However, it was refreshing to see that the attendees at aPriori’s conference did seem to understand this problem, or at least were very open to the idea.   So, maybe we are making progress on this point.  Or, maybe  HA needs a TV show “The Biggest Cost Loser” in which Hiller Associates works with companies to increase product profit with weekly product cost “weigh-ins.”  What TV viewer wouldn’t watch that kind of riveting drama…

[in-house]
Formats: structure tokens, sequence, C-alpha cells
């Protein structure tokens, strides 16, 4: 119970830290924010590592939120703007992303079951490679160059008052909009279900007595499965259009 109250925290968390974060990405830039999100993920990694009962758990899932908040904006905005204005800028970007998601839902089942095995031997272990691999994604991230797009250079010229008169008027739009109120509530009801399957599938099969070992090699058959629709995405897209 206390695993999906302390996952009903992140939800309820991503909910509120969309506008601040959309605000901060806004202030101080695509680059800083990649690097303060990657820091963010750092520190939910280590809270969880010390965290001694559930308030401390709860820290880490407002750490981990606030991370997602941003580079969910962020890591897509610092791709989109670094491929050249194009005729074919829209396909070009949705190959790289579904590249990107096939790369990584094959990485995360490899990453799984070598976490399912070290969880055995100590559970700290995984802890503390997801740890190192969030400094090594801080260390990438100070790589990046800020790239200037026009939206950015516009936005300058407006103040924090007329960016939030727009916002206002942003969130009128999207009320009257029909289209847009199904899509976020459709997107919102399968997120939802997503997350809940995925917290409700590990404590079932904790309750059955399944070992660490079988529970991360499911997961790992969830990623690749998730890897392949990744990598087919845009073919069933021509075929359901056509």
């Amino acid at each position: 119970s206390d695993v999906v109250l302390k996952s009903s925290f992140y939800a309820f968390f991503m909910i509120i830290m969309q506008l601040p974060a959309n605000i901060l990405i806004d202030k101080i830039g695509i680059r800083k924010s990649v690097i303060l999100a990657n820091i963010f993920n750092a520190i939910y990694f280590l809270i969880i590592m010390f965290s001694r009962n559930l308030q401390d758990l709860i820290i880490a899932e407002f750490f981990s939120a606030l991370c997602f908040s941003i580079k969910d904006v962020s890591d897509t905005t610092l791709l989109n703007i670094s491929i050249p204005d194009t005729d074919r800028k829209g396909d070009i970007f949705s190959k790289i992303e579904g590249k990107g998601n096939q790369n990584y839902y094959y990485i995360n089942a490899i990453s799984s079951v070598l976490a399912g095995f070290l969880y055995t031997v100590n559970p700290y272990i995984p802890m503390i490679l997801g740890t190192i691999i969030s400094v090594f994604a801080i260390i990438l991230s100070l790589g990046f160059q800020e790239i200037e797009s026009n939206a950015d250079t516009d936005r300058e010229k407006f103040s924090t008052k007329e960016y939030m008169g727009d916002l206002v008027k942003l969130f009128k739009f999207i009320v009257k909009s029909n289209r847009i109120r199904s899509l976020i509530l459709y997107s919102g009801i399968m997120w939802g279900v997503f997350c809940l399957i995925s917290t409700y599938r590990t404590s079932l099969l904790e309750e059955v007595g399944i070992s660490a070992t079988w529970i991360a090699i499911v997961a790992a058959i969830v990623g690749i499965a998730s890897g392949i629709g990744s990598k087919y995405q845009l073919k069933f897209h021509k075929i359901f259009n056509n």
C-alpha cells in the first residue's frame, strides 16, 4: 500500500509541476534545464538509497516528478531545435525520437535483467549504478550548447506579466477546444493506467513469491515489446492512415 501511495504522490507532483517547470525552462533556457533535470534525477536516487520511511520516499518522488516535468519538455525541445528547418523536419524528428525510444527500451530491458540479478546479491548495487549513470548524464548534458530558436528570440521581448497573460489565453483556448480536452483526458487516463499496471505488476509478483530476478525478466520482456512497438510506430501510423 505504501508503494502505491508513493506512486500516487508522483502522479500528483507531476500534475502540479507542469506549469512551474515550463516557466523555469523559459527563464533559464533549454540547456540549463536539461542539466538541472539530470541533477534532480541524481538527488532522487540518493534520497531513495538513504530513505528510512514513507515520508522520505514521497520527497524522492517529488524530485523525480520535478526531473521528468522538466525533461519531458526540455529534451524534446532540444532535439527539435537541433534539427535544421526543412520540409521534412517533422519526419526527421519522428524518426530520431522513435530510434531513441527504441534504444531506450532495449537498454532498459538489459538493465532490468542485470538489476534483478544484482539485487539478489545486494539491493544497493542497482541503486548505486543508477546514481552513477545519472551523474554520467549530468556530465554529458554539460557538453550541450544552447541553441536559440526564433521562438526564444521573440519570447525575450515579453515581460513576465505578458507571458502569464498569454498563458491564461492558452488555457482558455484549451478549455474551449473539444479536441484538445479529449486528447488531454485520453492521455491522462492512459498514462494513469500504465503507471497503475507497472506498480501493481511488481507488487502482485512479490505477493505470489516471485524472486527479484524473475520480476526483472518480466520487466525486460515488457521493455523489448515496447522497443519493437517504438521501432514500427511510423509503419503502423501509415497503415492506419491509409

Now, get out there and do some product cost push-ups!

If you would like to see the entire presentation from the conference, just click on the slide image above and get the presentation:  “Best Practices for Starting Your Product Cost Management Journey or Improvement.” 

 

Jan 292013
 

 

If you would like to download the presentation (Best Practices for Starting Your Product Cost Management Journey or Improvement)  for FREE, please fill out the form below and click the button.